Prosecutors filed murder charges against a business associate of a California man who mysteriously disappeared with his wife and two young sons in 2010 until their bodies were found in desert graves last year, authorities said Friday.
Charles “Chase” Merritt, 57, of Homeland was due in court later in the day to face four counts of murder in the deaths of Joseph McStay, 40, his wife, Summer, 43, and their sons, 4-year-old Gianni and 3-year-old Joseph.
Investigators believe the family members were killed in their home in the San Diego County community of Fallbrook on Feb. 4, 2010, and were victims of blunt-force trauma, said San Bernardino County Sheriff John McMahon.
Authorities refused to discuss a motive or any further details of how the family was killed, or evidence found at the home or at the site of the shallow graves.
Tearful family members said the arrest brought them some peace but left many questions.
“Joseph was a great brother, a great father,” Joseph McStay’s brother, Michael McStay, said as he choked back tears. “He would’ve done anything to protect those boys and Summer and he tried to help Chase and provide work for this guy and this is how he was repaid. … He’ll get what he’s got coming to him.”
There was no “smoking gun” that helped solve the case after so many years, San Bernardino County sheriff’s Sgt. Chris Fisher said.
Rather, the agency re-examined 4,500 pages of evidence handed over by authorities in San Diego County, where the probe began, served 60 search warrants and did 200 interviews. Evidence found at the gravesite also helped, Fisher said, declining to elaborate.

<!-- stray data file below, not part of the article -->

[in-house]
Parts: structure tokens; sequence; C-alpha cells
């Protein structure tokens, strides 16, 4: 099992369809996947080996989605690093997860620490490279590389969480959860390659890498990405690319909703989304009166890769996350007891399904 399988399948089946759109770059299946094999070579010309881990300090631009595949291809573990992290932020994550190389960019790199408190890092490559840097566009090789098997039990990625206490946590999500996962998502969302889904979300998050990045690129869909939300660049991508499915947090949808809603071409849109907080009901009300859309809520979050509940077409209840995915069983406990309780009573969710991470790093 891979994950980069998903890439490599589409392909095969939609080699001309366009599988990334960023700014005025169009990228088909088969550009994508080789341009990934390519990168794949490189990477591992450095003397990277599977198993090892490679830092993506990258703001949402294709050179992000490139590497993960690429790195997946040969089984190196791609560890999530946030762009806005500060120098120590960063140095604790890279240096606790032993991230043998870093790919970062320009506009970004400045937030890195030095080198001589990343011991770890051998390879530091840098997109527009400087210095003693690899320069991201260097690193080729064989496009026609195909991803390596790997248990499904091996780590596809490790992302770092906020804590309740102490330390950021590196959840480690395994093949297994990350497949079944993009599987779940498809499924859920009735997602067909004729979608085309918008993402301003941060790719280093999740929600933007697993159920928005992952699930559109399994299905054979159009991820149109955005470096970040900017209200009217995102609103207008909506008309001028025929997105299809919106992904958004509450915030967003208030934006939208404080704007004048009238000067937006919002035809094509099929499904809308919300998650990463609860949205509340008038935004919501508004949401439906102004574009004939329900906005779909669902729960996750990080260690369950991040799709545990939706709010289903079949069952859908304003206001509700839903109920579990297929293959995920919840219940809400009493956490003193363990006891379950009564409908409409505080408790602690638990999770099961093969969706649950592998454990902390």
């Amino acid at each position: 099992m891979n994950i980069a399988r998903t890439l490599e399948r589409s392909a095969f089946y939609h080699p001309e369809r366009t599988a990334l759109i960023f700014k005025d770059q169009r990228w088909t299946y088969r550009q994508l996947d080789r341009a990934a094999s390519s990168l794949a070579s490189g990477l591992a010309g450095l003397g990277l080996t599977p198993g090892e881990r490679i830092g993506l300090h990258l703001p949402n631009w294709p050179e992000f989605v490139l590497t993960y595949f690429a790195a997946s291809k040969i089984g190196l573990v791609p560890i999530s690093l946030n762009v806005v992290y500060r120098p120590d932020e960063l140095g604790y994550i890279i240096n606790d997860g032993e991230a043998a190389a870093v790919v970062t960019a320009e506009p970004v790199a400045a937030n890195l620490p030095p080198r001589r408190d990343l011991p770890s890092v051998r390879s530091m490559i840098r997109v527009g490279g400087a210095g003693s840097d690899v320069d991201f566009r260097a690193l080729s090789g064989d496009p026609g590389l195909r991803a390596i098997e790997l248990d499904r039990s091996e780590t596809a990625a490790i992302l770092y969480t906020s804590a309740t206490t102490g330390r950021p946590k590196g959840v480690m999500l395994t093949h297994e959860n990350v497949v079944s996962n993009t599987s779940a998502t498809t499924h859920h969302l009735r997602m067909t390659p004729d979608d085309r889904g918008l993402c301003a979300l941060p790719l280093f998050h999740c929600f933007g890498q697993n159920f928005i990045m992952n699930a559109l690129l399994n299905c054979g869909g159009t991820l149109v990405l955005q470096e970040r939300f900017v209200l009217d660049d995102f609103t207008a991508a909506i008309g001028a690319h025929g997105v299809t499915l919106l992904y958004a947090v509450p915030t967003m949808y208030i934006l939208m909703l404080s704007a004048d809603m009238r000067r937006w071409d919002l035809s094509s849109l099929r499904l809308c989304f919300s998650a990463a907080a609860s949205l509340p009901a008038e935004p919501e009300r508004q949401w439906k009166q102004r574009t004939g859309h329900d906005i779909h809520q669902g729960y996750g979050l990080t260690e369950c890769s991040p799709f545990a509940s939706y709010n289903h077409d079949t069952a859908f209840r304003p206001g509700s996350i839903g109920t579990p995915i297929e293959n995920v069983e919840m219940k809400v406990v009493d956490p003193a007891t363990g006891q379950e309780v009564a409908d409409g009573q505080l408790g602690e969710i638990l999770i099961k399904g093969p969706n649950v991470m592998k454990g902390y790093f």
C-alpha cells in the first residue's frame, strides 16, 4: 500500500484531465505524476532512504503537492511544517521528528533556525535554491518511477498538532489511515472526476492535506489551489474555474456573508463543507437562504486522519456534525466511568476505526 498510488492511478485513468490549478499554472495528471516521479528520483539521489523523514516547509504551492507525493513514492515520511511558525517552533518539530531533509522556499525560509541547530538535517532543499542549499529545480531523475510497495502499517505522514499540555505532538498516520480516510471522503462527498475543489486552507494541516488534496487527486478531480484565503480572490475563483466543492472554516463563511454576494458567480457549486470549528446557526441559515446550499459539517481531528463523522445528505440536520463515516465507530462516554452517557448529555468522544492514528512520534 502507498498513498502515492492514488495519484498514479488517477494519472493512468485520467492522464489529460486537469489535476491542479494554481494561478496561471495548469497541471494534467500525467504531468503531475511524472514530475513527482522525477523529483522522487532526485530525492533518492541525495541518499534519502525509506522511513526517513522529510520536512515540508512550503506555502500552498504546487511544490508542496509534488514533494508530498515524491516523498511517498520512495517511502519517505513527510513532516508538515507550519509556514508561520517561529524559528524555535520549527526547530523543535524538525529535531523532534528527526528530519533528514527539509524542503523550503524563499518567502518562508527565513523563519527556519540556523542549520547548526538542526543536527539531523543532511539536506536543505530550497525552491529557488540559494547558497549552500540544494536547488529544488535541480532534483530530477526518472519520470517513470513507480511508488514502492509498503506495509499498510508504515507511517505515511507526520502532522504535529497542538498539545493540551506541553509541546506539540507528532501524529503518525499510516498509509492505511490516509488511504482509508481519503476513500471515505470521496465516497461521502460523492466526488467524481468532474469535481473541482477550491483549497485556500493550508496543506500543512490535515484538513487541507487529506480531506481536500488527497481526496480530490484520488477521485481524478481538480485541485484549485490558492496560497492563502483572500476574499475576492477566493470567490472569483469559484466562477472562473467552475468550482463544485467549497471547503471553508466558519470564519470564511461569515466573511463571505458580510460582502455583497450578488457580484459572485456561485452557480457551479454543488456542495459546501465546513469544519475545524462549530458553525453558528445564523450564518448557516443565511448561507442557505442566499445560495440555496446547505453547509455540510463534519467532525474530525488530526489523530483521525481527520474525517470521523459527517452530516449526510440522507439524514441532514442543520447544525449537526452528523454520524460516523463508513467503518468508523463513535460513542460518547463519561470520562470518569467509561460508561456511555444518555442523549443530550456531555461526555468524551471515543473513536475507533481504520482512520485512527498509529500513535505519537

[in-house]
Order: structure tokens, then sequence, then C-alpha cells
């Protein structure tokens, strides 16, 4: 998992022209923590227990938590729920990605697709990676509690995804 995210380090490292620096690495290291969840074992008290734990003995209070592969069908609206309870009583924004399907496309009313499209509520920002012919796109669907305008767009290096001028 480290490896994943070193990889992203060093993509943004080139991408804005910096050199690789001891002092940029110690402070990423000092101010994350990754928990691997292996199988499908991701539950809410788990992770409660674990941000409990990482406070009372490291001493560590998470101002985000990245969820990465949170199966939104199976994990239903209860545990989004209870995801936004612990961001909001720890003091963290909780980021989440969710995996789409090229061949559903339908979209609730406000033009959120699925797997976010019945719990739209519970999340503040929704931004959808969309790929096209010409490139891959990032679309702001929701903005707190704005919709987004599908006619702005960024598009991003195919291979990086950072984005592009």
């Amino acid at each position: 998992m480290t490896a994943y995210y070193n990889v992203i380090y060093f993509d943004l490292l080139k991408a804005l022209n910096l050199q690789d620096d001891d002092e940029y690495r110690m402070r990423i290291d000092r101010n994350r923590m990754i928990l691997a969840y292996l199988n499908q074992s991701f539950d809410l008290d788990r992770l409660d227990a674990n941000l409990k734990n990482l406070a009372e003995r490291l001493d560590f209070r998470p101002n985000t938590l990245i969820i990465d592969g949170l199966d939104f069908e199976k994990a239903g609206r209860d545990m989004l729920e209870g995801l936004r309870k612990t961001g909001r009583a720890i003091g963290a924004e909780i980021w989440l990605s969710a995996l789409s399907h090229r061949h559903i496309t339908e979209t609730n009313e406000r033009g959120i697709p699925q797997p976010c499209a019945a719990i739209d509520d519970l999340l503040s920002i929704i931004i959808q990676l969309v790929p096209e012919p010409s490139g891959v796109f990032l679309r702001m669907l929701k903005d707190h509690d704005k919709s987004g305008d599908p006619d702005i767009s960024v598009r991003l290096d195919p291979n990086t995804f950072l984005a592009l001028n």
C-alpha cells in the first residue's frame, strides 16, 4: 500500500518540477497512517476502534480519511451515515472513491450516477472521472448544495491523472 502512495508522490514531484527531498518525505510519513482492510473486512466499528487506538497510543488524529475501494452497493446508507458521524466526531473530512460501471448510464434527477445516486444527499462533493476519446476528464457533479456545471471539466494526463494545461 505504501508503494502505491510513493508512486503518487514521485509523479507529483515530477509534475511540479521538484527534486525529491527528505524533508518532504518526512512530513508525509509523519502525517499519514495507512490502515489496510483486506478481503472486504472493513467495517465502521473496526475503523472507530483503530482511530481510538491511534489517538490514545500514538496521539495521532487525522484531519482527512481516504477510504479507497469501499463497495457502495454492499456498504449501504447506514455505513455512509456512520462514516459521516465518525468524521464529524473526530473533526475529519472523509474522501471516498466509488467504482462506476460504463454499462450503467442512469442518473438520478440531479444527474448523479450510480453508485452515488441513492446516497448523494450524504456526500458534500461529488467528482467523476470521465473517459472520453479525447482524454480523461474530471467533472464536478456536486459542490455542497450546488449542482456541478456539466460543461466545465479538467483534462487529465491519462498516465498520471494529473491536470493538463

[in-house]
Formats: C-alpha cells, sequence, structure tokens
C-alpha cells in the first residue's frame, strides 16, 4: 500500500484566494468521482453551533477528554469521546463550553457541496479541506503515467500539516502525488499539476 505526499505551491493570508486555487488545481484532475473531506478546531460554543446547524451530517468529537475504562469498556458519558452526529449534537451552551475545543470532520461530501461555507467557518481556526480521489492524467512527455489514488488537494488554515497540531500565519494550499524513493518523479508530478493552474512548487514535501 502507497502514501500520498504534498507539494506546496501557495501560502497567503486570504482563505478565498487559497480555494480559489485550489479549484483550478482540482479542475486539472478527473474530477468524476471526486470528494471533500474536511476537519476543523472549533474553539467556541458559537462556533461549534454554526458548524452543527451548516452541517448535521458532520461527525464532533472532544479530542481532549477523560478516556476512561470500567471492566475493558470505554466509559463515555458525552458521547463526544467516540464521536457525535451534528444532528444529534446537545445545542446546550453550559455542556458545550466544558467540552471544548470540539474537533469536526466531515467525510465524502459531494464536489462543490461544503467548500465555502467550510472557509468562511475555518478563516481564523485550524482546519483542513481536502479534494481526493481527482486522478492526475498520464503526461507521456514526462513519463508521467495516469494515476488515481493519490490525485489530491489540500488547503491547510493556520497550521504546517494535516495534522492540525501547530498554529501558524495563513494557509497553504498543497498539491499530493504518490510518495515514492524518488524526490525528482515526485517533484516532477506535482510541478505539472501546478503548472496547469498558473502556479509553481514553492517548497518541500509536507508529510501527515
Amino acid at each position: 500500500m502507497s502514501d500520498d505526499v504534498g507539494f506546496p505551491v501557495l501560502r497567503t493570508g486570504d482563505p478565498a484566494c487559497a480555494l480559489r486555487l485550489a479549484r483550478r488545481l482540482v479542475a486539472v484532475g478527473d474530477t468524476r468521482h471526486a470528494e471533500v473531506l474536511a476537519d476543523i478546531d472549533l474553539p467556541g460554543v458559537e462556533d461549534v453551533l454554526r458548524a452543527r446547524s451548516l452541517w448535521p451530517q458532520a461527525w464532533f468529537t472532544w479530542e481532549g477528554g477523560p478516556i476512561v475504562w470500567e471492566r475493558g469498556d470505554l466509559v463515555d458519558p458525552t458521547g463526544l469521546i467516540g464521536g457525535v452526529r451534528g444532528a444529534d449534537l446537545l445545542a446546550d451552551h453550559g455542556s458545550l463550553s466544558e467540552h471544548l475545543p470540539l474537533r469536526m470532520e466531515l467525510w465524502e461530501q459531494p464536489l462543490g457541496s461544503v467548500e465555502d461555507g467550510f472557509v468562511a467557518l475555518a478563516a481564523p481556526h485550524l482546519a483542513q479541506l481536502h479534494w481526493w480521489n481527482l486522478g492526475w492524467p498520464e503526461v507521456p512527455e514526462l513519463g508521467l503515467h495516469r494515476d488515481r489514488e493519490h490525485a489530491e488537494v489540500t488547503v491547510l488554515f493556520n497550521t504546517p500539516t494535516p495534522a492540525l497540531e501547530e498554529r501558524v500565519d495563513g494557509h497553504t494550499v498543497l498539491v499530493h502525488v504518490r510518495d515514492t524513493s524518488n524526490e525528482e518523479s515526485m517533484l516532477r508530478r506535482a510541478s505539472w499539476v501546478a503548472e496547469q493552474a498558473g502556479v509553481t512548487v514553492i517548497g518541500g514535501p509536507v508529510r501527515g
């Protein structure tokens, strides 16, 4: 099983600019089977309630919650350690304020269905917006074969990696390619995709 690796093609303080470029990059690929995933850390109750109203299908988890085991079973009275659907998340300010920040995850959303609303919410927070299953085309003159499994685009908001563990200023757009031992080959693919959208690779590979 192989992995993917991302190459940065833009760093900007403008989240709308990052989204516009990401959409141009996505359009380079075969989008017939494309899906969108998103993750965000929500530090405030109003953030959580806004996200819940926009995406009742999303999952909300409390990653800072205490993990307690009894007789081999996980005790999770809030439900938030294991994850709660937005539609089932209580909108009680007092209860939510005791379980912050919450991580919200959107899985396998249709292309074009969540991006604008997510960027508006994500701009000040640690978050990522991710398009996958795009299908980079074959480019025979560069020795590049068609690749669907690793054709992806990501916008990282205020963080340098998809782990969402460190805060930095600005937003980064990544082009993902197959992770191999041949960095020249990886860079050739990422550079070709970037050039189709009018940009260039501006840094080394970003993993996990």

“Our job is to look at everyone and eliminate who we could and see where this was going to take us – and it led us to him,” he said of Merritt.
Joseph McStay designed and installed home water features. Investigators said he had asked Merritt, who owned a waterfall company, to design some special waterfalls, and the two met at a restaurant on the day the family is believed to have been killed.
Merritt’s name had surfaced previously in the investigation. In 2011, Merritt told investigators that Joseph McStay’s last cellphone conversation was to him. Fisher said investigators had interviewed Merritt several times but declined to say what information he provided.
The long, convoluted investigation began on Feb. 4, 2010, when the family vanished from their home without a trace. At the time, San Diego County sheriff’s detectives said it appeared they had fled at a moment’s notice.
Investigators found their dog, eggs rotting on a counter, and bowls full of popcorn in the house.
Four days after the family vanished, their white Isuzu Trooper was parked at a San Diego shopping mall just steps from Tijuana, Mexico. A dark surveillance video shows four people walking across the border.
Authorities initially thought they might have been the McStays but later discounted that theory.
Investigators said there were no signs of forced entry at the family home or in their SUV. Nothing was missing from the home, and the couple’s credit cards and tens of thousands of dollars in bank accounts were untouched.
The family’s skeletal remains were found late last year by someone riding an off-road vehicle in the desert outside Victorville. The site is not far from heavily traveled Interstate 15, which connects San Diego and Las Vegas.
Fisher said detectives now believe the family was killed in the home.
Investigators served new search warrants on the house after the bodies were found, he said, but declined to say what they revealed.
Merritt was arrested Wednesday in the Chatsworth area of Los Angeles. He has previous felony convictions and has served time in state prison, Fisher said.